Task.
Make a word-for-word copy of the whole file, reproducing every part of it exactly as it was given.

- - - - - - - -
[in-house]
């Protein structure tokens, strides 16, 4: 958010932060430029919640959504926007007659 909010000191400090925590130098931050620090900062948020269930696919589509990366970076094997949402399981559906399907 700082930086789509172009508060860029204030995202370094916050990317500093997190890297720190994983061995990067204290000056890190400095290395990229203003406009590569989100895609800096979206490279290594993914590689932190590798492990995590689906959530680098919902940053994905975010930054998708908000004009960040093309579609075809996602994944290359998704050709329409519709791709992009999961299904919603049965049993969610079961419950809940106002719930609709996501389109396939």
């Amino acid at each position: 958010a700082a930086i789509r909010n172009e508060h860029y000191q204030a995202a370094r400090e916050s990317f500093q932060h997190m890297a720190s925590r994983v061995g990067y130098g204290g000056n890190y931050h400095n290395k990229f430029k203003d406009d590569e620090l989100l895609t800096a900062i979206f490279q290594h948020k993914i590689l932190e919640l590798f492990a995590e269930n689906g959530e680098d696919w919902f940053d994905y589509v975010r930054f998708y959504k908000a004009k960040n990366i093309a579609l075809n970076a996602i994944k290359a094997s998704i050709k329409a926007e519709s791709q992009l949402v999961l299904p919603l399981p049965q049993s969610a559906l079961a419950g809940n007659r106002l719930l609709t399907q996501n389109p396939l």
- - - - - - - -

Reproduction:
[in-house]
């Protein structure tokens, strides 16, 4: 958010932060430029919640959504926007007659 909010000191400090925590130098931050620090900062948020269930696919589509990366970076094997949402399981559906399907 700082930086789509172009508060860029204030995202370094916050990317500093997190890297720190994983061995990067204290000056890190400095290395990229203003406009590569989100895609800096979206490279290594993914590689932190590798492990995590689906959530680098919902940053994905975010930054998708908000004009960040093309579609075809996602994944290359998704050709329409519709791709992009999961299904919603049965049993969610079961419950809940106002719930609709996501389109396939």
């Amino acid at each position: 958010a700082a930086i789509r909010n172009e508060h860029y000191q204030a995202a370094r400090e916050s990317f500093q932060h997190m890297a720190s925590r994983v061995g990067y130098g204290g000056n890190y931050h400095n290395k990229f430029k203003d406009d590569e620090l989100l895609t800096a900062i979206f490279q290594h948020k993914i590689l932190e919640l590798f492990a995590e269930n689906g959530e680098d696919w919902f940053d994905y589509v975010r930054f998708y959504k908000a004009k960040n990366i093309a579609l075809n970076a996602i994944k290359a094997s998704i050709k329409a926007e519709s791709q992009l949402v999961l299904p919603l399981p049965q049993s969610a559906l079961a419950g809940n007659r106002l719930l609709t399907q996501n389109p396939l």